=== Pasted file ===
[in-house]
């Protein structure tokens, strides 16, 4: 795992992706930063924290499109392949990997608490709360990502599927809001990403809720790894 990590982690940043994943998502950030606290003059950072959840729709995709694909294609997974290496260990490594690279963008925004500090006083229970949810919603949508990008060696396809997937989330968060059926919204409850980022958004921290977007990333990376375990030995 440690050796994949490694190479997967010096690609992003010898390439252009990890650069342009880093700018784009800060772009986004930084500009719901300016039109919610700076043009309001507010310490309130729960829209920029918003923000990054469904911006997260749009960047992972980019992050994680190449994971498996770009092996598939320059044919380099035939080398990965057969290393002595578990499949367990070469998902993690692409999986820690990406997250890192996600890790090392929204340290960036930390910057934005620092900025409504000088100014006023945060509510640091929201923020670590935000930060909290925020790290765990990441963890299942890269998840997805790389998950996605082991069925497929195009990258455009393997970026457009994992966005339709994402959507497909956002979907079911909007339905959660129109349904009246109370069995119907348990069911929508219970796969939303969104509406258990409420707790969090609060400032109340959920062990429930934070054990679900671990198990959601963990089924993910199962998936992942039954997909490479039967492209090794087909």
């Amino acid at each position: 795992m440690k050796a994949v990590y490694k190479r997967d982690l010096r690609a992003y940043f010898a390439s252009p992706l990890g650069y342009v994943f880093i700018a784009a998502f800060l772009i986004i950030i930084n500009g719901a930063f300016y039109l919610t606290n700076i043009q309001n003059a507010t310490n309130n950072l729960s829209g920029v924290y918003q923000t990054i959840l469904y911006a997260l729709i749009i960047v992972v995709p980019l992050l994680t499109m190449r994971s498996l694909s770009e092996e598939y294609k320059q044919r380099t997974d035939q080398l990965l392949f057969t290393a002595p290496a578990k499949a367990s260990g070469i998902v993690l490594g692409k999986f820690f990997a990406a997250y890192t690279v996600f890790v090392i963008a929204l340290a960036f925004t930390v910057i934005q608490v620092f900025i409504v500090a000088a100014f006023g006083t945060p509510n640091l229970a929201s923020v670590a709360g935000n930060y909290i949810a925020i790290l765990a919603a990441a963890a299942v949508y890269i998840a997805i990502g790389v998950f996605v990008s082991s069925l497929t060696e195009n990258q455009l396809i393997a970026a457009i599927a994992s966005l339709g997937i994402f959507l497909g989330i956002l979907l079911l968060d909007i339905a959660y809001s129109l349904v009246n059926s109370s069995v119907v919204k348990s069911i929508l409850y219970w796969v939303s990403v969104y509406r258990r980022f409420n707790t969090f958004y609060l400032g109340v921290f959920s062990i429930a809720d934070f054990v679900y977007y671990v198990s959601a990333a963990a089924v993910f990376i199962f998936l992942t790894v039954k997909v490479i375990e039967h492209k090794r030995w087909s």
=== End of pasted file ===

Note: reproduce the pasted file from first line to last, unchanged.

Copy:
[in-house]
């Protein structure tokens, strides 16, 4: 795992992706930063924290499109392949990997608490709360990502599927809001990403809720790894 990590982690940043994943998502950030606290003059950072959840729709995709694909294609997974290496260990490594690279963008925004500090006083229970949810919603949508990008060696396809997937989330968060059926919204409850980022958004921290977007990333990376375990030995 440690050796994949490694190479997967010096690609992003010898390439252009990890650069342009880093700018784009800060772009986004930084500009719901300016039109919610700076043009309001507010310490309130729960829209920029918003923000990054469904911006997260749009960047992972980019992050994680190449994971498996770009092996598939320059044919380099035939080398990965057969290393002595578990499949367990070469998902993690692409999986820690990406997250890192996600890790090392929204340290960036930390910057934005620092900025409504000088100014006023945060509510640091929201923020670590935000930060909290925020790290765990990441963890299942890269998840997805790389998950996605082991069925497929195009990258455009393997970026457009994992966005339709994402959507497909956002979907079911909007339905959660129109349904009246109370069995119907348990069911929508219970796969939303969104509406258990409420707790969090609060400032109340959920062990429930934070054990679900671990198990959601963990089924993910199962998936992942039954997909490479039967492209090794087909």
């Amino acid at each position: 795992m440690k050796a994949v990590y490694k190479r997967d982690l010096r690609a992003y940043f010898a390439s252009p992706l990890g650069y342009v994943f880093i700018a784009a998502f800060l772009i986004i950030i930084n500009g719901a930063f300016y039109l919610t606290n700076i043009q309001n003059a507010t310490n309130n950072l729960s829209g920029v924290y918003q923000t990054i959840l469904y911006a997260l729709i749009i960047v992972v995709p980019l992050l994680t499109m190449r994971s498996l694909s770009e092996e598939y294609k320059q044919r380099t997974d035939q080398l990965l392949f057969t290393a002595p290496a578990k499949a367990s260990g070469i998902v993690l490594g692409k999986f820690f990997a990406a997250y890192t690279v996600f890790v090392i963008a929204l340290a960036f925004t930390v910057i934005q608490v620092f900025i409504v500090a000088a100014f006023g006083t945060p509510n640091l229970a929201s923020v670590a709360g935000n930060y909290i949810a925020i790290l765990a919603a990441a963890a299942v949508y890269i998840a997805i990502g790389v998950f996605v990008s082991s069925l497929t060696e195009n990258q455009l396809i393997a970026a457009i599927a994992s966005l339709g997937i994402f959507l497909g989330i956002l979907l079911l968060d909007i339905a959660y809001s129109l349904v009246n059926s109370s069995v119907v919204k348990s069911i929508l409850y219970w796969v939303s990403v969104y509406r258990r980022f409420n707790t969090f958004y609060l400032g109340v921290f959920s062990i429930a809720d934070f054990v679900y977007y671990v198990s959601a990333a963990a089924v993910f990376i199962f998936l992942t790894v039954k997909v490479i375990e039967h492209k090794r030995w087909s």